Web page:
But finally I’ve had enough of taking one step forward and one backwards and slowly (everything seems to be slow these days) I am learning to rest, to provide myself with the essential space I need to heal. Unexpectedly this space is teaching me other things. It is teaching me to befriend my Inner Critic, thank her for The Shoulds and remind her that she is not in fact driving this vehicle. It is teaching me to befriend my fear, particularly of the unknown (being unwell for four years and not knowing why has done a stellar job of generating fear of the unknown). It is teaching me to find joy in the ordinary, in slow cultivation rather than instant gratification, and it is teaching me to unwind much of what my culture has taught me about growth and progress and success….It would seem that sitting in the vegetable garden and quietly observing has taught me as much as getting stuck in with tools and a determination to create order.
Poet, peace activist and spiritual leader Thich Nhat Hanh has said that “We humans have lost the wisdom of genuinely resting and relaxing. We worry too much. We don’t allow our bodies to heal, and we don’t allow our minds and hearts to heal.” Slowly, one very mundane day at a time, I’m reconnecting with this wisdom, disconnecting from the addictive busyness, letting go of The Shoulds and allowing my mind and body to heal.
Originally posted at tink.nz.
The nourishment is yellow at Peka Peka today. The full moon glowed a soft yellow as it set over the water. There are bees, of the honey and bumble kind, rocking their yellow stripes as they stagger out of pumpkin flowers covered in golden pollen. I’m waiting for friends to arrive for lunch, after spending the last hour or so leisurely cooking dhal, delighting in the heady fragrance of freshly toasted and ground coriander seeds.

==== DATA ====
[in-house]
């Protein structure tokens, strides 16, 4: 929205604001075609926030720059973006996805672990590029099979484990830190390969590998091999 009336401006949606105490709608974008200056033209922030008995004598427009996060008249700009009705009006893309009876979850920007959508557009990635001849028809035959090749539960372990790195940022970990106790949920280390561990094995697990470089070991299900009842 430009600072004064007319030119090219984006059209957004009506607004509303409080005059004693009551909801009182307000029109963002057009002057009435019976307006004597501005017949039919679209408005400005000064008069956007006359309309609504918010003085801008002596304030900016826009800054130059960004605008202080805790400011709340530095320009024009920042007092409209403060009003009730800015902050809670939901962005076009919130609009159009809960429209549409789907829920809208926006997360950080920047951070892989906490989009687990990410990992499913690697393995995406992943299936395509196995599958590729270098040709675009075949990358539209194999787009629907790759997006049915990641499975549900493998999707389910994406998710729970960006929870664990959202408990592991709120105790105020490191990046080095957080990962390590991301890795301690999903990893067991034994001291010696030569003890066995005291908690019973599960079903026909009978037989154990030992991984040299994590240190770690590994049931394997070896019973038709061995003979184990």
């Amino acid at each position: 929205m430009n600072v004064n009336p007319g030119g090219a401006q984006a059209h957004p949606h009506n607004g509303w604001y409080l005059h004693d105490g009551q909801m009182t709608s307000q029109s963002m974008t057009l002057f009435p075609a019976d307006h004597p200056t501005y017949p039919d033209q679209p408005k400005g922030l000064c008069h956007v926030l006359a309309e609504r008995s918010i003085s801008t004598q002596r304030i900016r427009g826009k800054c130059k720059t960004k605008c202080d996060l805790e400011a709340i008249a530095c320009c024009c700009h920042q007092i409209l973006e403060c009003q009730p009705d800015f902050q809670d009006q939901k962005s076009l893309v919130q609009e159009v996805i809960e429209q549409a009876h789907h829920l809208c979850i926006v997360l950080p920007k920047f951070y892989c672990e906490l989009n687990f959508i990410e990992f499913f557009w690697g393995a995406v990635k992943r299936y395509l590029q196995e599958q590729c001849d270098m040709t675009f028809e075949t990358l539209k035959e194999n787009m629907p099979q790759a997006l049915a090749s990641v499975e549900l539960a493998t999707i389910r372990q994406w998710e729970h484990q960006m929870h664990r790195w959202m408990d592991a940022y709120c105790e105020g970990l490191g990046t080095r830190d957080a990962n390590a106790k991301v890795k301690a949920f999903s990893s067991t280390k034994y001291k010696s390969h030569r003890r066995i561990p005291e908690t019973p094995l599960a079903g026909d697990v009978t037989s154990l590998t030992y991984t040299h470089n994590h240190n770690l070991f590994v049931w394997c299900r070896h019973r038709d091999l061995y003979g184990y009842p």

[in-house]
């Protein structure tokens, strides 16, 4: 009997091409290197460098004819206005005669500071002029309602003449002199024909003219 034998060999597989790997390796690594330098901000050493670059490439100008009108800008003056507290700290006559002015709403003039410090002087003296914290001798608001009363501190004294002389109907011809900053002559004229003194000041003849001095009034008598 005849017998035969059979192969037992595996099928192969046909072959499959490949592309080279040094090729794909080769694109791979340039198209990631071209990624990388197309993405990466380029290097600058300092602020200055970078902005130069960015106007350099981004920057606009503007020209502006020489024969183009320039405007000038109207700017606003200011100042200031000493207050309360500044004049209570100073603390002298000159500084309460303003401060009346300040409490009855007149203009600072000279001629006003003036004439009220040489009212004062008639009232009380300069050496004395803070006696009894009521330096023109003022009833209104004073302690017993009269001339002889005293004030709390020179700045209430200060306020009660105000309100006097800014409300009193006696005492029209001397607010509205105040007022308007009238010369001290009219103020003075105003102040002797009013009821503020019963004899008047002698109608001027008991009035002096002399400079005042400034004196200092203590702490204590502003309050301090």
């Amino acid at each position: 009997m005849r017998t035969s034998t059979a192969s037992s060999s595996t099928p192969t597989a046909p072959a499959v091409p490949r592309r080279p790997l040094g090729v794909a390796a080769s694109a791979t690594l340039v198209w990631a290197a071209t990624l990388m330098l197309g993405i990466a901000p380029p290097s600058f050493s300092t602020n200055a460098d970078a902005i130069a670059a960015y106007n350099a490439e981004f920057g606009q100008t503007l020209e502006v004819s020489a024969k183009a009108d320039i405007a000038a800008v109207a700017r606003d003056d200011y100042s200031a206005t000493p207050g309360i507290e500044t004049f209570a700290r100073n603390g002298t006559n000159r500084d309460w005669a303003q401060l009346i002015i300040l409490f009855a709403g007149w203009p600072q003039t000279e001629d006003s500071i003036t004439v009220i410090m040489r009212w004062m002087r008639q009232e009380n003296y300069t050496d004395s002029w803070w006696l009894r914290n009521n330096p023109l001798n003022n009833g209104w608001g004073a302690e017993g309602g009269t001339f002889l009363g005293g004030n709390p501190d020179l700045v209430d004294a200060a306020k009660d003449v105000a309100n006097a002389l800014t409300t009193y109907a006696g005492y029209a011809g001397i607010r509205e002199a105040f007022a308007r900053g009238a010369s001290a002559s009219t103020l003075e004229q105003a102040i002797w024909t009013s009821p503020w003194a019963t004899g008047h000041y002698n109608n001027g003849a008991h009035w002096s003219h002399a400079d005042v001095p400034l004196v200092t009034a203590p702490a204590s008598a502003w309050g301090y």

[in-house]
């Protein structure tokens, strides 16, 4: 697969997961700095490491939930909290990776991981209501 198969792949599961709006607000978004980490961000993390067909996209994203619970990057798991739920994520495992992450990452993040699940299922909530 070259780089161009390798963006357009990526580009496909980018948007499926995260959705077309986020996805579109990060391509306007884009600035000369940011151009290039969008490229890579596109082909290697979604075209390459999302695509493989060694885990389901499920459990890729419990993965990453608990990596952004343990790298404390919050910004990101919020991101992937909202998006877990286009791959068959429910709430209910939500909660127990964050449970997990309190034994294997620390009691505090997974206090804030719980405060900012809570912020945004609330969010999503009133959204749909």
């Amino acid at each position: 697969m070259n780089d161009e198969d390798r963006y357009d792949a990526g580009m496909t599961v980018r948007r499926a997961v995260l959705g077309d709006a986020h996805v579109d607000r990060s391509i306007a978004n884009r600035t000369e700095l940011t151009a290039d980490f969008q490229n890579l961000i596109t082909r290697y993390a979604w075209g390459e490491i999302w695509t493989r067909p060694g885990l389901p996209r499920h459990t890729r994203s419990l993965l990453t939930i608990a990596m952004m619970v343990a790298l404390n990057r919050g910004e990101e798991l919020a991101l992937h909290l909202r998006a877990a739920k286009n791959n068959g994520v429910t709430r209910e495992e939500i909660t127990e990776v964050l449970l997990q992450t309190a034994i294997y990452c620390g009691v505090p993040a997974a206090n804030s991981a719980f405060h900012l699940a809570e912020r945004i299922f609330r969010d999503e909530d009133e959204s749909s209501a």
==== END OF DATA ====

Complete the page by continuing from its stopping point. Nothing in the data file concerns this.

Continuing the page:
Last weekend ten people (grown ups and small people) sat around the large table in the kitchen at Peka Peka Hill and shared three whole organic chickens. Andre the black cat, who is neither restrained nor svelte, was intensely interested. He seemed to be trying his very best to communicate that surviving his future entirely depended on getting his paws on some of that chicken.
Speaking of surviving the future you may have noticed on the home page that our dream is to create a small regenerative farm up here on Peka Peka Hill and to that end we continue to accumulate quite the reading pile. Actually, it’s more like a reading table these days and the below is a photo of just one of the piles on said table.
We’ve had our first Airbnb review. It is in German, so thank you to Google Translate for the slightly-clunky-but-you-should-get-the-drift translation.
From the first moment, this beautiful old cottage with its natural herbal and vegetable garden on the hillside fascinated us, and we immediately felt so comfortable that we would have stayed much longer: the smell, the peace and the wonderful wide view The Tasman Lake with Kapiti Island, the sunsets … Tink is here to realize a self-catering space and makes this place already, together with Adam, to something very special! The spacious guest room is cozy and very stylish. You can stay there undisturbed on the beautiful terrace and enjoy the sunset with a glass of wine or join Adam and Tink, where you can cook in the large cozy living room not only delicious but also very interesting and inspiring conversations with them can lead. Tink’s knowledge about a healthy, organic diet also allows her to accompany her guests and spoils her with a healthy and delicious breakfast !! One of our most beautiful Air B’n B stays with wonderful hosts, highly recommended!!